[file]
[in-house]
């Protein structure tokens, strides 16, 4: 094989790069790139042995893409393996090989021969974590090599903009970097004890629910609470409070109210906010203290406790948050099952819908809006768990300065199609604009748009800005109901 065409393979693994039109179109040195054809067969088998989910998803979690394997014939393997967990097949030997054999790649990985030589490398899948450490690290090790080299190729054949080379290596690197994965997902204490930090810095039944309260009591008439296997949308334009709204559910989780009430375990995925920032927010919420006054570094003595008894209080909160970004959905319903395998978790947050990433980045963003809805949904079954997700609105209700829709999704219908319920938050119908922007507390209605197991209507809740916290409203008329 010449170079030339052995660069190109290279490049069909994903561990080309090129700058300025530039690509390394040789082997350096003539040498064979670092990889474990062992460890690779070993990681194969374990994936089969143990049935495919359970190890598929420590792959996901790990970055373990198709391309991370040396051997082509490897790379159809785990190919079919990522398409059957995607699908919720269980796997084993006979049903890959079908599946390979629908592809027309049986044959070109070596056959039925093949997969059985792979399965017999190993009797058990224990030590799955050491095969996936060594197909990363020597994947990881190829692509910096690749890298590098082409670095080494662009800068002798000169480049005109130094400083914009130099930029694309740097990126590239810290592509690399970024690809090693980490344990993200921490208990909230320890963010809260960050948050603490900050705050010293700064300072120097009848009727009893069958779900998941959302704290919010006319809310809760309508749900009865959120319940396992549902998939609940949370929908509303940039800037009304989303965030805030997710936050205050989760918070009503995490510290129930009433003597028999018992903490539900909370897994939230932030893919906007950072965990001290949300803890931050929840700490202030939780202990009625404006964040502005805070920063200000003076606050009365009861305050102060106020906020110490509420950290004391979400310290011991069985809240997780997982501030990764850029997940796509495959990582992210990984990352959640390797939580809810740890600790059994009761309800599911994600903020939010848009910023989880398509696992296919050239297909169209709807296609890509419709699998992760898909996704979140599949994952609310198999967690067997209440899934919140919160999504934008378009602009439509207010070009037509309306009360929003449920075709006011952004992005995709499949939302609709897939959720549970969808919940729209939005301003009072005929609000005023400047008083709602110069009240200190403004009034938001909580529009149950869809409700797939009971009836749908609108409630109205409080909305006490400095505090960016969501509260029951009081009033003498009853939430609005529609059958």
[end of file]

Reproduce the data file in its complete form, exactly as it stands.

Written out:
[in-house]
């Protein structure tokens, strides 16, 4: 094989790069790139042995893409393996090989021969974590090599903009970097004890629910609470409070109210906010203290406790948050099952819908809006768990300065199609604009748009800005109901 065409393979693994039109179109040195054809067969088998989910998803979690394997014939393997967990097949030997054999790649990985030589490398899948450490690290090790080299190729054949080379290596690197994965997902204490930090810095039944309260009591008439296997949308334009709204559910989780009430375990995925920032927010919420006054570094003595008894209080909160970004959905319903395998978790947050990433980045963003809805949904079954997700609105209700829709999704219908319920938050119908922007507390209605197991209507809740916290409203008329 010449170079030339052995660069190109290279490049069909994903561990080309090129700058300025530039690509390394040789082997350096003539040498064979670092990889474990062992460890690779070993990681194969374990994936089969143990049935495919359970190890598929420590792959996901790990970055373990198709391309991370040396051997082509490897790379159809785990190919079919990522398409059957995607699908919720269980796997084993006979049903890959079908599946390979629908592809027309049986044959070109070596056959039925093949997969059985792979399965017999190993009797058990224990030590799955050491095969996936060594197909990363020597994947990881190829692509910096690749890298590098082409670095080494662009800068002798000169480049005109130094400083914009130099930029694309740097990126590239810290592509690399970024690809090693980490344990993200921490208990909230320890963010809260960050948050603490900050705050010293700064300072120097009848009727009893069958779900998941959302704290919010006319809310809760309508749900009865959120319940396992549902998939609940949370929908509303940039800037009304989303965030805030997710936050205050989760918070009503995490510290129930009433003597028999018992903490539900909370897994939230932030893919906007950072965990001290949300803890931050929840700490202030939780202990009625404006964040502005805070920063200000003076606050009365009861305050102060106020906020110490509420950290004391979400310290011991069985809240997780997982501030990764850029997940796509495959990582992210990984990352959640390797939580809810740890600790059994009761309800599911994600903020939010848009910023989880398509696992296919050239297909169209709807296609890509419709699998992760898909996704979140599949994952609310198999967690067997209440899934919140919160999504934008378009602009439509207010070009037509309306009360929003449920075709006011952004992005995709499949939302609709897939959720549970969808919940729209939005301003009072005929609000005023400047008083709602110069009240200190403004009034938001909580529009149950869809409700797939009971009836749908609108409630109205409080909305006490400095505090960016969501509260029951009081009033003498009853939430609005529609059958």